From Trial to Triumph
Madeline Ontiveros loved to make things with her hands. “I used to do crafts almost every day,” she says. “I thought I was weird because I was out of high school and 22 [years old] and I was still playing with popsicle sticks and coloring books.” Unfortunately, there wasn’t much money in crafting.
So she drifted. After high school, she bounced in and out of college, living in California hotel rooms, trying to survive. She became increasingly desperate until one day, she remembered hearing about JobCorps in high school. By that point, she needed a job so badly that she decided to take any job she could find for a paycheck.
Maddie signed on with JobCorps. She began by learning machine shop, but had to take a few months off for medical leave. When she came back, she was ready for a fresh start. Maddie decided to leave California. The programs available in Utah appealed to her, and the wait was shorter.
Maddie walked into DATC, found the composites program, and knew it was what she needed. “I actually only peeked through the window [at first],” Maddie says. “I ran inside, trying to hide.” She asked the instructor lots of questions.
“Once I saw that it was hands-on and could lead to other opportunities in naval and aerospace, it inspired me to get to know the program more. Being really creative and someone that needs to be hands-on, it was the best opportunity to get my foot in the door.”
Maddie’s road to success wasn’t always easy. She took her time on certain projects and extended her program in order to save money.
In the end, though, the extra time paid off. When she heard about the Society for the Advancement of Material and Process Engineering (SAMPE) competition, the timing was perfect for her to participate. For the statewide contest in April, Maddie, along with other college and university students from across the state, built a bridge to contest specifications. Judges applied weight to the bridges. The lightest bridge that could withstand 15,000 pounds was declared the winner.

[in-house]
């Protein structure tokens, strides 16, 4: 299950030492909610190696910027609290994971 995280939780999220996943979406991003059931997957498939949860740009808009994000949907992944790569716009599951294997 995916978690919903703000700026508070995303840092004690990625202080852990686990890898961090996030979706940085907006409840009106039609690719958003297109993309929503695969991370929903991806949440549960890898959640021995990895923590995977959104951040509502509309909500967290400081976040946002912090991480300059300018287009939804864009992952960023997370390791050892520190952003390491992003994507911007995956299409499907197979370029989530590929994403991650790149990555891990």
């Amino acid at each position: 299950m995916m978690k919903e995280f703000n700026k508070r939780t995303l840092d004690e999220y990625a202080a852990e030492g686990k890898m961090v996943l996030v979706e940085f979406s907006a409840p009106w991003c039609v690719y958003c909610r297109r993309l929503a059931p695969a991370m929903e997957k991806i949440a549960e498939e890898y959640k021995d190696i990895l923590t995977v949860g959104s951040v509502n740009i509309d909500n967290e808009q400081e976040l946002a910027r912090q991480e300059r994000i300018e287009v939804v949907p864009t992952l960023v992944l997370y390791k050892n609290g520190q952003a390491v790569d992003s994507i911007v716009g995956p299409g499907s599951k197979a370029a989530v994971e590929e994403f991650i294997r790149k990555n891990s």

Creating a high-quality bridge took some time. Maddie invested most of her efforts in the design phase, studying other successful projects and visualizing her ideas. She knew she’d made a great bridge, but she was still surprised to win. The two highest-scoring bridges were within two grams of each other, so the judges declared a first-place tie, which qualified Maddie to advance to the national competition in Long Beach, held May 23-26.
At the national level, Maddie competed with students from all over the country and beyond. Maddie’s 1296-gram (2.86-lb) bridge held a very respectable 13,845 lbs. When the bridge finally collapsed, Maddie was proud that it smashed the cabinet it was standing on.
Maddie’s success was noticed by others in the industry. She met composites and engineering students from all over the world, and she made contacts with industry leaders. Her work led to offers from NDT in Huntington Beach and Orbital ATK and Hexcel in Utah. As proud as she is of her success, her new relationships mean more to her than her competition awards.
“It’s amazing, because I waited so long, and I’m really proud of myself, and I think it all worked out. If I wouldn’t have waited that long, I wouldn’t have had the opportunity for these competitions and to meet all the people I did.”
Unlike before, Maddie has a clear vision for her future. Her homeless days make her appreciate her newly-found self-sufficiency. She has more confidence in her job skills and her professionalism. Now Maddie loves applying her hands-on crafting skills to projects that make the world a better place. Even better, she gets paid to do something she loves.
After she’s finished her program at DATC, she wants to work for a company where she can move up in her career and design her own projects. Ultimately she wants to build something that goes into space.
“There’s a lot more to learn, definitely,” Maddie says. “This is just the start. “